Join us in learning how the start of the Revolutionary War affected a small New England community, a highlight of special school vacation week events.
Patriots' Day observances at Old Sturbridge will resound with the peal of bells, the stirring beat of drums and the thrilling call of the fife, as the Sturbridge Militia musters on the common on Monday, April 21st. Special programs and activities throughout the day will invite visitors to experience the sights and sounds of our colonial ancestors, reacting with hasty alarm to action at Lexington and Concord.
Men hasten from their farms, homes and families to march to the aid of those already engaged in the initial battle of the American Revolution against King George's tyranny. Housewives cook and entertain in their kitchens and parlors, watching from a window or doorstep perhaps, as the men march off to war. Then, young visitors are invited to become minutemen and women, wielding muskets and swords, learning to drill and march, flags flying, in the manner of the boys of '76. "Muskets" are provided for this ever-popular exercise in leadership, bravery, and derring-do for small patriots.
Witness the making of real musket balls in the small house; in the museum's craft center you may make your own Revolutionary War cartridge, using paper, ball and "powder".
Thrill to the songs sung during and of those perilous times; observe the uniformed splendor of the Emerick brothers as they provide, with correct military music, background for the day's events. This year they will present a special fife and drum program, contrasting and comparing military tunes of the American Revolution with what our American soldiers would hear thirty-six years later, in our 1812 second war with Great Britain.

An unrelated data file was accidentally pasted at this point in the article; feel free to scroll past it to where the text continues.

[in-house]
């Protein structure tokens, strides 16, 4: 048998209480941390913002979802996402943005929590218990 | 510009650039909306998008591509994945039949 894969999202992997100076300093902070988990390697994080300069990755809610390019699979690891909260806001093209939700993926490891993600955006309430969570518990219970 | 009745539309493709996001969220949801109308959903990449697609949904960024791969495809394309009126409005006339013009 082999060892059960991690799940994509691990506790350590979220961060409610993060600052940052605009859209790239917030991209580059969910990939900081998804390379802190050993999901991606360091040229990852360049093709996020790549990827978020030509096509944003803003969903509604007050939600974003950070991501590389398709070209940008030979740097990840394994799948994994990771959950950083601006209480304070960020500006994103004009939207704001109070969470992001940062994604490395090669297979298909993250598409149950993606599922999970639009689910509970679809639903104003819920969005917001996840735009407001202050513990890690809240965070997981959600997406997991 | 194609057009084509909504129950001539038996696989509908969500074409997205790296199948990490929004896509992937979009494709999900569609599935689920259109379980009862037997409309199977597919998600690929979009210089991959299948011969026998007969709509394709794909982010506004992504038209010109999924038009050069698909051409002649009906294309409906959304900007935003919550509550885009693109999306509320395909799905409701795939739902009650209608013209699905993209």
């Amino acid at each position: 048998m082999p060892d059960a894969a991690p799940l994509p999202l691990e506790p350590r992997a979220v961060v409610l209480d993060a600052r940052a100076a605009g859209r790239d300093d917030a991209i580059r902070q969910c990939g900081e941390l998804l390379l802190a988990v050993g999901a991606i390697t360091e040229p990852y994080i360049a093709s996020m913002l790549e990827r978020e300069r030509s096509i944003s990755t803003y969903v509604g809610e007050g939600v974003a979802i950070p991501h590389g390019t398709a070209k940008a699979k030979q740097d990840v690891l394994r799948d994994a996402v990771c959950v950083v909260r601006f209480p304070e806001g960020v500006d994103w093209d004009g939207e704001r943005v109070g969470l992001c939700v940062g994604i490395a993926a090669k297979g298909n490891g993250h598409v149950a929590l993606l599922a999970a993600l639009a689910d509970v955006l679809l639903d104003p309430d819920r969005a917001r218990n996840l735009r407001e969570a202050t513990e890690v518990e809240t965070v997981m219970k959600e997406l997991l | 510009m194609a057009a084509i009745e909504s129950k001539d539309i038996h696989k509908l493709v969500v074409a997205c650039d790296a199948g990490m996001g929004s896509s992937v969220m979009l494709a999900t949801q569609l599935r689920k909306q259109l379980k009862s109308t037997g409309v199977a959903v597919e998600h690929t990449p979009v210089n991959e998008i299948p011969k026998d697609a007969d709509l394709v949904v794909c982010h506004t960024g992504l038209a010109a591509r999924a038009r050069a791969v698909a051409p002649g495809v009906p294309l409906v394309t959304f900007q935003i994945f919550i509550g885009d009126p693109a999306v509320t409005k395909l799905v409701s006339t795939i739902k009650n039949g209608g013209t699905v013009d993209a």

Not all Americans fought against the British crown; many sided with and pledged their allegiance to the king. They called themselves loyalists; to them, our patriots were rebels. On the 21st, you are invited to meet one of those loyalists; he will tell you of his side of the conflict, oft times at the cost of hardship and heartache to him and his family.
This year, it is our pleasure and privilege to present yet another aspect of our nation's military history. Two hundred years ago, our still-young country was fighting another war with Great Britain, the War of 1812, in which the plucky "Old Ironsides" played so notable a part. The U.S.S. Constitution's surgeon will be present, wearing full 1812 naval regalia, to describe life and the practice of medicine aboard the historic vessel.
And, as ever, the life of our village swirls and eddies about us. The sheep, pigs, cows and oxen, the chickens and turkeys go about their busy work and play throughout the village, offering occasional photo ops, as do youngsters enjoying the games of yesteryear. The housewives and their families, though war threatens their young country, are observing the rites of spring. Important business is conducted among tradesmen and craftsmen. Textiles and fashions and clothing offer a history lesson of their own. Enjoy the harmony of historic purpose and achievement in our splendid springtime nineteenth century setting.
How did the news of Lexington and Concord affect a small New England community? For a day of history, entertainment and discovery, visit Old Sturbridge Village on April 21st as we celebrate our nation's beginning and continuing perseverance, in war and in peace.
Purchase your tickets online in advance to expedite your entrance into the Village.
Add an overnight stay at the Old Sturbridge Inn and Reeder Family Lodges.
Find more useful information for planning your visit.
Generously sponsored by Skinner Auctioneers.